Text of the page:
There’s beeen an increase in egg smuggling attempts across the border, says San Diego Customs


According to border officials, the higher prices are driving an increase in efforts to bring eggs from Mexico into the US.

Officials at the San Diego Customs and Border Protection office have noticed an increase in the number of attempts to move eggs across the US-Mexico border, According to a tweet from Director of Field Operations Jennifer De La O.

“The San Diego Field Office has recently noticed an increase in the number of eggs detained at our ports of entry,” De La O wrote in Tuesday’s tweet. “As a reminder, raw eggs are prohibited entering the U.S. from Mexico. Failure to declare agricultural items may result in a fine of up to $10,000.”

According to Customs and Border Protection, it is illegal to bring uncooked eggs from Mexico into the US because of the risk of bird flu and Newcastle disease, an infectious virus that affects birds.

An image from Customs and Border Protection shows eggs that a passenger attempted to bring into the United States on Jan. 18 at the Paso del Norte internal crossing in El Paso, Texas.

In an emailed statement to CNN, Customs and Border Protection public affairs specialist Gereline Alcardo attributed the increase in attempted egg smuggling to the rising cost of eggs in the US. A massive outbreak of deadly avian flu among US chicken flocks has caused egg prices to skyrocket, climbing 11.1% from November to December and 59.9% annually, according to the Bureau of Labor Statistics.

Alcordo said increases have been reported at the Tijuana-San Diego crossing as well as “other southwest border locations.”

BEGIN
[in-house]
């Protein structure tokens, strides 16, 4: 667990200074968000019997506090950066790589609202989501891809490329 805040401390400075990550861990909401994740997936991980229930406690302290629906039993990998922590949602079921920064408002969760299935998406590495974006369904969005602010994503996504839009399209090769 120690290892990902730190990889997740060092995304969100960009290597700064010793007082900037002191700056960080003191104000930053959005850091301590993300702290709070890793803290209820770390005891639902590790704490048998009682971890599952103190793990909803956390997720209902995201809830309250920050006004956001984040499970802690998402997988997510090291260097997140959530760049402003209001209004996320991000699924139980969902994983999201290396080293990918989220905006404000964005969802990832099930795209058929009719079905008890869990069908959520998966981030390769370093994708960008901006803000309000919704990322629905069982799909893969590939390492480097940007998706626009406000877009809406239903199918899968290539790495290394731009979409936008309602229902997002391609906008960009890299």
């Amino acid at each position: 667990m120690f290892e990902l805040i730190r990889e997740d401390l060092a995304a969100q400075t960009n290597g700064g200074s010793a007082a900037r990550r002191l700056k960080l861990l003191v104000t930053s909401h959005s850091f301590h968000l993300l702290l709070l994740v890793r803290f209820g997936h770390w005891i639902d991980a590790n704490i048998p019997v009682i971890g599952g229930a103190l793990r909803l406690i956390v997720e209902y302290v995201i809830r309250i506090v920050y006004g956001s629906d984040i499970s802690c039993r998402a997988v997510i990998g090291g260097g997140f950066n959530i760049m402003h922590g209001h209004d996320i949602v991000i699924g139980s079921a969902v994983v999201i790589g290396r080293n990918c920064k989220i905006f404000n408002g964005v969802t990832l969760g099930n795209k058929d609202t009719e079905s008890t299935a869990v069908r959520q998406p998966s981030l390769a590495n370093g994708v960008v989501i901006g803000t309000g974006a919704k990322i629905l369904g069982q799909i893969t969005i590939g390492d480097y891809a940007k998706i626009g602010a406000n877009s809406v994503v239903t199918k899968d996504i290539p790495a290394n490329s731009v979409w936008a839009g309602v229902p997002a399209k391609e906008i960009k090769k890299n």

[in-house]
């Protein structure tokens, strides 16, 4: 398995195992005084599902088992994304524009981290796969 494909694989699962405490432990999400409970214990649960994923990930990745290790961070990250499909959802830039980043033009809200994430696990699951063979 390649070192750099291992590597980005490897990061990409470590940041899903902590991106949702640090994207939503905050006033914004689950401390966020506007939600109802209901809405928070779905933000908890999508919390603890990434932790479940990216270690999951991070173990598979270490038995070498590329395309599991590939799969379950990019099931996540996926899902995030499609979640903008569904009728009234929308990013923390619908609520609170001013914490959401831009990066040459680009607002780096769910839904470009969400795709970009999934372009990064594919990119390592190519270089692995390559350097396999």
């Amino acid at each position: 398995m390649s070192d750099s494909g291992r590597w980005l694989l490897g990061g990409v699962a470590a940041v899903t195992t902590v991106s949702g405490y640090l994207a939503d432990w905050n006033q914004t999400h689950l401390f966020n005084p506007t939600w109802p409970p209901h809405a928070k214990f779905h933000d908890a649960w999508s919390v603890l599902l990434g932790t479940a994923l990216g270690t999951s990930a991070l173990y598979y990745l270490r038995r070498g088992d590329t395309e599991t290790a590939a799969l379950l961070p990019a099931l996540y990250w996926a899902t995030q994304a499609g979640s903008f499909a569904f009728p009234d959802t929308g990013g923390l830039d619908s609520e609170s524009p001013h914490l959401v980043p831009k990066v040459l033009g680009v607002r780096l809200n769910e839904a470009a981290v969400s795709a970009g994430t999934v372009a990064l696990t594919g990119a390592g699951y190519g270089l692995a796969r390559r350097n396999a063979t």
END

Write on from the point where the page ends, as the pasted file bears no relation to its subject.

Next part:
For the most part, travelers bringing eggs declared the eggs when crossing the border. “When this happens the person can skip the product without consequence,” Alcordo said. “CBP agriculture specialists will collect and then destroy the eggs (and other restricted food/agriculture products), as is a routine procedure.”

In some incidents, passengers did not declare their eggs and the products were discovered during inspection. In those cases, the eggs were confiscated and passengers received a $300 fine, Alcordo explained.

“Penalties may be higher for repeat offenders or for commercial-sized imports,” he added.

Alcordo stressed the importance of declaring all food and agricultural products during the visit.

“While many items may be permitted, it is best to declare them to avoid potential fines and penalties,” he added. “If they are declared and deemed prohibited, they may be released without consequence. If they are undeclared and then discovered during an examination, passengers will be subject to penalties.


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